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Lets do collaborative plant breeding!  RSS feed

 
Gilbert Fritz
Posts: 1257
Location: Denver, CO
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I think permies.com should set up some way to work on collaborative breeding projects. There are five difficulties with amateur plant breeding, all of which could be solved by collaboration.

There are those with lots of knowledge and experience, and those with lots of time. Often, they are not the same person.

Plant breeding takes lots of time and space in the later stages of some projects. An experienced plant geek could start lots of interesting projects, but never be able to finish them all.

Genetic material can be difficult to find.

And, a single interesting cross could generate a whole new variety (or species!) But if it is solely developed in one location, it will only be adapted to that area. If the F1 material were shared, many locally adapted sub varieties could be generated.

Continuity is a problem; a lifetime of work can be wiped out when an individual dies or a company collapses.

If we want plants for a sustainable future: perennial vegetables and grains, domesticated wild species, new species from wide crosses; we will have to work together. I am not an expert, but if an expert needed somebody with space, time, and enthusiasm to work on a breeding project, I would certainly be interested. And I think there are lots of experts (and amateurs) here at permies.com.

Please let me know if you are interested.
 
Gilbert Fritz
Posts: 1257
Location: Denver, CO
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Also, in the past fifteen years, lots of interesting companies have been founded, specifically to breed and introduce new public domain varieties, including perennial vegetables and other unusual crops. However, most of them have collapsed; Peter's seed and research, Seeds Blum, Meristem Seeds, Eric Toensmeier's Company, and several others.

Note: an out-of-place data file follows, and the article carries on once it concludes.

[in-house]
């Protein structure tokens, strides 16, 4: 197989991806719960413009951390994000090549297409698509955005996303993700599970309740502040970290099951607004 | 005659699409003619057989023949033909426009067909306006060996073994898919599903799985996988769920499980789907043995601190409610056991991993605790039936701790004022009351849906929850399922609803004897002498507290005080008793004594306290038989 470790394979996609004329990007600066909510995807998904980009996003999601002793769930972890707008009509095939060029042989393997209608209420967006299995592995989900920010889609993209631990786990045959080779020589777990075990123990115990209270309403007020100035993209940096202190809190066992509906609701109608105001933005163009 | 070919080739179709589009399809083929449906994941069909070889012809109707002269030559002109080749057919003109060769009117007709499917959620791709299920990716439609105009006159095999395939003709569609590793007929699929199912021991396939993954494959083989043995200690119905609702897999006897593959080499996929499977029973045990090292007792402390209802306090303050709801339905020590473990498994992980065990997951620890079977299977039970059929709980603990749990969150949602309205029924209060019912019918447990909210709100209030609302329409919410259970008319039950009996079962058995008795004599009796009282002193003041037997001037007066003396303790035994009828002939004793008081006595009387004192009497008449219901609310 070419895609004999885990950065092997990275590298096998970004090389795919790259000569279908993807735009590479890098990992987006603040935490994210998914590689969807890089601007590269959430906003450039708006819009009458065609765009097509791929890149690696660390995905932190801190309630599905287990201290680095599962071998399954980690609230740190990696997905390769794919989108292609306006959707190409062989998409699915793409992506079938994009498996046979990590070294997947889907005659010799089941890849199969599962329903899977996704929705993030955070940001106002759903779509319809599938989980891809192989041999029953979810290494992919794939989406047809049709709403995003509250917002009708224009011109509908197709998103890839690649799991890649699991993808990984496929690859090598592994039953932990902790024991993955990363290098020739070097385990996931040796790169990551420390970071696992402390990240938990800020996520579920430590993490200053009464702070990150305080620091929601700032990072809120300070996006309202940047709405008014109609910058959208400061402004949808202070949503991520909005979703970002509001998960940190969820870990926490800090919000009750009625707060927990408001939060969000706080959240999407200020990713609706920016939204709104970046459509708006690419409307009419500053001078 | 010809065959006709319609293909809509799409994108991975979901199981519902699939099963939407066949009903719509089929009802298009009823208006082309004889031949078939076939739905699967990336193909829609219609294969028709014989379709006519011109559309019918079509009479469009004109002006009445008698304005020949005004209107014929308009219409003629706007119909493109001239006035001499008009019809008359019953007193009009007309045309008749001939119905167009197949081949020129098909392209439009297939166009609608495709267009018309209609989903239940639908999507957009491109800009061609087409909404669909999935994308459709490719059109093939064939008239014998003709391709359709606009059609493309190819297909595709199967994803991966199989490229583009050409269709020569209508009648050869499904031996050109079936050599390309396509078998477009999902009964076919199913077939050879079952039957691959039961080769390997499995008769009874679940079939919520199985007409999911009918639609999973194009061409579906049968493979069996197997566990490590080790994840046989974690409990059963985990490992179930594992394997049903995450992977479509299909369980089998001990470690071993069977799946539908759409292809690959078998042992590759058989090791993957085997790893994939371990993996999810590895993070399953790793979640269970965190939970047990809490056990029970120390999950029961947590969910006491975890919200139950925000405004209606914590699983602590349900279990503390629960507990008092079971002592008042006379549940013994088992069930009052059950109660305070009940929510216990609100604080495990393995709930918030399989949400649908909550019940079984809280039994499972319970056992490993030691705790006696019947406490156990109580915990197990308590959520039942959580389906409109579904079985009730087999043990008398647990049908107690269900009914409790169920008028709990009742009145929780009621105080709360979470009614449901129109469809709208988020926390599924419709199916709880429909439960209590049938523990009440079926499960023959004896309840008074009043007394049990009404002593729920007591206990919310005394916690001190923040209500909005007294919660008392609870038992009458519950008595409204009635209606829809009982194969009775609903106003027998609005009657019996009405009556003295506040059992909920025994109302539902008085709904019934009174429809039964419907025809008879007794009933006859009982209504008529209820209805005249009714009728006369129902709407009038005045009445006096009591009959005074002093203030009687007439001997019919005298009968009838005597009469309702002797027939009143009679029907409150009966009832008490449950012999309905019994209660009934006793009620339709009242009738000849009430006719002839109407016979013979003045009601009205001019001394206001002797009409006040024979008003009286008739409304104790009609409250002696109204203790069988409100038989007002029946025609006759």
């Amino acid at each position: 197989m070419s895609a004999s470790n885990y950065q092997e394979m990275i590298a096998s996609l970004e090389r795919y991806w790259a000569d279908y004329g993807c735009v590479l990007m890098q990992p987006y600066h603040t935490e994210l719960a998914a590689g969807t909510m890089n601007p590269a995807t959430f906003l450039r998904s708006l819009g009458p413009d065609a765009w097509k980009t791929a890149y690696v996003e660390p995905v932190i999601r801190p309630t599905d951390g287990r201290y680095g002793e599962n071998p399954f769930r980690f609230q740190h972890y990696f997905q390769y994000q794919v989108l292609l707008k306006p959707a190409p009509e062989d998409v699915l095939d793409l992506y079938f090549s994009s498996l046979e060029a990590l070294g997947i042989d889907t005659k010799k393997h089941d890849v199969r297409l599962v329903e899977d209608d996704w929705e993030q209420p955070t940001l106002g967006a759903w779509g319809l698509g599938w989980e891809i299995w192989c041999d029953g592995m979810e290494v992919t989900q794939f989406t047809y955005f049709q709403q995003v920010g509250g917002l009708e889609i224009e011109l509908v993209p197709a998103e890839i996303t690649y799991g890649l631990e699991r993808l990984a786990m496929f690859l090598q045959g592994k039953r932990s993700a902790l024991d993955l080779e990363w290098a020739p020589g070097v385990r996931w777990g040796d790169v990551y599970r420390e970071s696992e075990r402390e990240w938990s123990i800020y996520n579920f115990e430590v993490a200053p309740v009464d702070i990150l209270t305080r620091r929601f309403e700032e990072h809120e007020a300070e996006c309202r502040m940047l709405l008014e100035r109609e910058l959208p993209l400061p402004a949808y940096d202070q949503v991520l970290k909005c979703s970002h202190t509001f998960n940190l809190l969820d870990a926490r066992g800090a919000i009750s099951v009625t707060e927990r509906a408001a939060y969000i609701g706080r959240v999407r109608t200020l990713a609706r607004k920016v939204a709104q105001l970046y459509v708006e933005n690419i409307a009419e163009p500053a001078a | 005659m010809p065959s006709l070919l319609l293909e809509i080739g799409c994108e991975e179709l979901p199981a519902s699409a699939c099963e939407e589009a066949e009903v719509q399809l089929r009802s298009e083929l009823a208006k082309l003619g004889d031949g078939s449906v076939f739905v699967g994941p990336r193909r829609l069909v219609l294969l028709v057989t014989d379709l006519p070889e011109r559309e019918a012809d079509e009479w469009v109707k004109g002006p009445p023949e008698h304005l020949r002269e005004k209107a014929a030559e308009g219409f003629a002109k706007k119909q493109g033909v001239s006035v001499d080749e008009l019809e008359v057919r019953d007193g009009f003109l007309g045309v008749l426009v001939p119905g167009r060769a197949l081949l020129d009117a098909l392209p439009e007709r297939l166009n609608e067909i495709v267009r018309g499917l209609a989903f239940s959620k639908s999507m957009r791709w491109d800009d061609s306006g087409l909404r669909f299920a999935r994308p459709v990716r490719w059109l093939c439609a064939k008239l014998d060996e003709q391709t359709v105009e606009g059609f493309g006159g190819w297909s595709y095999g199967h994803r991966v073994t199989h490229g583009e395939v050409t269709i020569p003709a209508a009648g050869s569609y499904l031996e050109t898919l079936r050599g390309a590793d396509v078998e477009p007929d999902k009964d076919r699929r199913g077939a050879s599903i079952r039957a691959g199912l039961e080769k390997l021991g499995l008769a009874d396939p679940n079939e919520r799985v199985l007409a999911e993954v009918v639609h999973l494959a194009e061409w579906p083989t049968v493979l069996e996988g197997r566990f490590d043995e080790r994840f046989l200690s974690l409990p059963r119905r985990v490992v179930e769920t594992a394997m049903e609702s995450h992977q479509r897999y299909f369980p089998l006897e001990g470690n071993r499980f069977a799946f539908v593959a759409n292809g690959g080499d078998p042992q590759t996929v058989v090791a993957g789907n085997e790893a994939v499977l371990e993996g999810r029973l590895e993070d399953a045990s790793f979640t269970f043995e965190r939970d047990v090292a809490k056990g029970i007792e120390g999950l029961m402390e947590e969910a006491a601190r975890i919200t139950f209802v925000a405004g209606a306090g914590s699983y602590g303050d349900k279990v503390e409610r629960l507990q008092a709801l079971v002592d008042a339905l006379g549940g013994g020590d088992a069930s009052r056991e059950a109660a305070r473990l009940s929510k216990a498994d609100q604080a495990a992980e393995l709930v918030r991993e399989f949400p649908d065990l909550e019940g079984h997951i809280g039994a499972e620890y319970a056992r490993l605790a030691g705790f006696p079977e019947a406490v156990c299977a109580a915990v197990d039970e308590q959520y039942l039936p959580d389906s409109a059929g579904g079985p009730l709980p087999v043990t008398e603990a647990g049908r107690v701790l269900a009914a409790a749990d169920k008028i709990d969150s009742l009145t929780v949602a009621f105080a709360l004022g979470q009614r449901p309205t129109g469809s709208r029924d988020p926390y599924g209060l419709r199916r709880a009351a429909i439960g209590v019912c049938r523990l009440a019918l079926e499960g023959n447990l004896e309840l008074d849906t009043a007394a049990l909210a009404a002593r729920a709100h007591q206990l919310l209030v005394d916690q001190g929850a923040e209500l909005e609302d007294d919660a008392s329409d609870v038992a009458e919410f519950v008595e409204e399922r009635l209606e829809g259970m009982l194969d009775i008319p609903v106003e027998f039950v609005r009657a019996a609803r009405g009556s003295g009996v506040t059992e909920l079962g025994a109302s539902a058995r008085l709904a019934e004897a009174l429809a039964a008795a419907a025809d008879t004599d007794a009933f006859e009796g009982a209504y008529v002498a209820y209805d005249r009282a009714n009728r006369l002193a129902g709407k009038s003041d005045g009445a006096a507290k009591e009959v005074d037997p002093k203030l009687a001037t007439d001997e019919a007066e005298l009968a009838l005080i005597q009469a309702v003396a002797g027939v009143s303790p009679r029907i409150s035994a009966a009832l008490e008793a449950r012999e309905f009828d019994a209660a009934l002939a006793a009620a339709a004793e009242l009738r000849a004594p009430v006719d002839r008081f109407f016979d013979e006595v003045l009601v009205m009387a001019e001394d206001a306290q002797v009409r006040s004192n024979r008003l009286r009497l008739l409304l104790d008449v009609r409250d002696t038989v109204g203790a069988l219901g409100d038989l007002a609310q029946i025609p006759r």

Breeding a new and better Good king Henry plant does not seem to be the path to financial success. But a group of the sort I would like to initiate could have all the advantages of a company while not having to make a profit.
 
Victor Johanson
Posts: 371
Location: Fairbanks, Alaska
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I'm getting ready to try landrace gardening. There's a guy named Joseph Lofthouse in Utah who has written a fascinating series of blog entries on the subject at Mother Earth News:

http://www.motherearthnews.com/search.aspx?tags=+Joseph+Lofthouse

For some time I've been aware that no one in the establishment is really breeding anything appropriate to my location. We settle for stuff bred for Canada and other places in the deep south, but these cultivars are a compromise for us and often don't perform. Joseph's approach to this situation is to focus on developing local landraces--genetically diverse populations that may produce less and be more variable, but are more robust and reliably adapted to a given location, requiring fewer inputs. The rationale is that modern breeding centers around factors not necessarily relevant to the goals of guys like him and me. It's a very interesting concept and it sounds like his results have been impressive. I'm going to pursue this strategy myself. There's lots of discussion on home breeding over at http://alanbishop.proboards.com/ , and it would be great to get that kind of collaboration going here too.